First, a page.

With the 9-euro ticket, the state intervenes massively in the free market - which also has an effect on inflation. Due to the measure, this is significantly lower than it would otherwise be, experts calculate. But the measure could take revenge in the fall.
According to a report, inflation would have been even higher in recent weeks without government measures such as the €9 ticket. Economists at the employer-related Institute of the German Economy (IW) have calculated that without government intervention the harmonized index of consumer prices (HICP) would have been 10.2 percent in June, 2 percentage points above the level actually determined, according to a statement.
The market would normally regulate prices - scarce and demanded goods are more expensive than goods and services that are available in abundance, the researchers write. However, this does not apply if the state provides these goods. This includes, for example, museums and libraries, day care centers and schools, railways and post offices, water supply and waste disposal. These made up about 12.5 percent of the basket used to calculate inflation.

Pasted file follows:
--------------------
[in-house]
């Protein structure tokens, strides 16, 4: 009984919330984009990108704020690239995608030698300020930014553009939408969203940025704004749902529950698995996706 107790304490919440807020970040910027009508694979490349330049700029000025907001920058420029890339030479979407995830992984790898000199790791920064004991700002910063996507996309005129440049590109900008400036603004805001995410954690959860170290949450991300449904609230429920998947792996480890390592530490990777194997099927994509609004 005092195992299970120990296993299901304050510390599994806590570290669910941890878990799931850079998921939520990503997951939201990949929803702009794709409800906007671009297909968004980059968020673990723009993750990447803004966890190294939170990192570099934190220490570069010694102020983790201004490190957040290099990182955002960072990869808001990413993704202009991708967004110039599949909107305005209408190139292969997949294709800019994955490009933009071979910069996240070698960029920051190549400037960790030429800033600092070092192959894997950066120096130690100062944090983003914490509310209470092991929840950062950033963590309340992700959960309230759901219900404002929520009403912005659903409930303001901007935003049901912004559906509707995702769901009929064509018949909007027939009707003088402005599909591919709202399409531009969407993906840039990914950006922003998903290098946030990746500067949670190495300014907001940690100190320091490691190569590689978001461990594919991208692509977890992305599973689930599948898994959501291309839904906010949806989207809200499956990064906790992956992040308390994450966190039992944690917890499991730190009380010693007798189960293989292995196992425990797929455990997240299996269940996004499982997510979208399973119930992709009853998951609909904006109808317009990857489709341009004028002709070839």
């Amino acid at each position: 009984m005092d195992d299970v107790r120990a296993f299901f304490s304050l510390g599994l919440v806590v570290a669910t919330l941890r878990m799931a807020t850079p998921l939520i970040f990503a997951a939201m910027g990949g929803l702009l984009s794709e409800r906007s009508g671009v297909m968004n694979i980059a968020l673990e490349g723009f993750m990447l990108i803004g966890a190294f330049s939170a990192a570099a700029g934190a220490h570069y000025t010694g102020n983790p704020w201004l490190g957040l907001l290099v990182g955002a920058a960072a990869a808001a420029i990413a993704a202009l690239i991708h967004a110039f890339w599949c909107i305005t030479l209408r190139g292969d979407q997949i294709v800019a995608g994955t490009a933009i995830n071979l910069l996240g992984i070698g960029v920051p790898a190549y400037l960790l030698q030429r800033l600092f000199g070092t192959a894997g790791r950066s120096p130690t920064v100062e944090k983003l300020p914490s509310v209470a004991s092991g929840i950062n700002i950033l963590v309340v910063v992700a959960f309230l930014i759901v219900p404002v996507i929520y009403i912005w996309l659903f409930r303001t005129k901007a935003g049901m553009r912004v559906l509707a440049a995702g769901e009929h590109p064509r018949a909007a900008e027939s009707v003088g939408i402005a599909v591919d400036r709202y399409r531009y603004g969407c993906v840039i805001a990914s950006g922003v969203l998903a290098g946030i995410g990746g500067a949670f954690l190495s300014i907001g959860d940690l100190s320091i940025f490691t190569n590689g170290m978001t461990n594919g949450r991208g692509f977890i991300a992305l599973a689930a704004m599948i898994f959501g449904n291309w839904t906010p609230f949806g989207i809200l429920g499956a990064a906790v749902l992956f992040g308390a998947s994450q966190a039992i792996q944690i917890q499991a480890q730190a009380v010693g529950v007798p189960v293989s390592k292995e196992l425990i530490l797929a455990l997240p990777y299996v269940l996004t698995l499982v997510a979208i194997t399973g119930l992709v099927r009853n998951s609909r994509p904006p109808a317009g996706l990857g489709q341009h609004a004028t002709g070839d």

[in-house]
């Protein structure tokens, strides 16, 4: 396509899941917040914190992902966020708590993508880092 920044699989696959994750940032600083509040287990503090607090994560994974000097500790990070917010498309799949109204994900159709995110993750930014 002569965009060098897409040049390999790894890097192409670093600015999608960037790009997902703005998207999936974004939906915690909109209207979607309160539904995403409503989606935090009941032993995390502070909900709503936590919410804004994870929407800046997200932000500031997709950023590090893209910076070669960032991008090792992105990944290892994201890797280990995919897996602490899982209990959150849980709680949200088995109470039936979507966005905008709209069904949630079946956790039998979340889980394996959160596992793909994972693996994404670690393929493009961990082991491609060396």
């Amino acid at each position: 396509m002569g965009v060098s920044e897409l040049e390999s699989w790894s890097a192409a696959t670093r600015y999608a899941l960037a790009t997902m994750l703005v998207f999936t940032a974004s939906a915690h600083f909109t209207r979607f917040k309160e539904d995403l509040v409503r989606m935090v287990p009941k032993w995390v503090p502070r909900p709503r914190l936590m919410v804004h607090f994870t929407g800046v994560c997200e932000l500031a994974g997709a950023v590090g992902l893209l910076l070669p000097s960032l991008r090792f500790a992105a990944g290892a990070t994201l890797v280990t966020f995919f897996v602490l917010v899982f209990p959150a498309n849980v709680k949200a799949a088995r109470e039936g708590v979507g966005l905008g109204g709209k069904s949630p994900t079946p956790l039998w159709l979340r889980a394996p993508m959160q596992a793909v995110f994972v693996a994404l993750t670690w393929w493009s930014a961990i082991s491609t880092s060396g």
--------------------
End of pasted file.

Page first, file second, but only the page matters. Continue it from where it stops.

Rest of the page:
If the state intervenes beyond that, this has an impact on inflation, according to the researchers. And that was the case with the 9-euro ticket, for example: "While the prices that the state has an influence on have fluctuated little before, they were lowered more in June than ever before." Passenger transport also has a large share in the shopping basket.
However, the scientists warn that the 9-euro ticket in particular could lead to further price increases in the fall. "The transport companies and the railways assume that the state compensation does not cover their costs," says the IW report. "Together with rising energy prices, this could mean that not only ticket prices will rise significantly from September, but also inflation."
"In the short term, it is of course gratifying that inflation is not rising even more," says study author Melinda Fremerey. "However, such relief is not a long-term solution. In order to dampen the effects of inflation, targeted relief and one-off payments such as the flat-rate heating fee are the right way."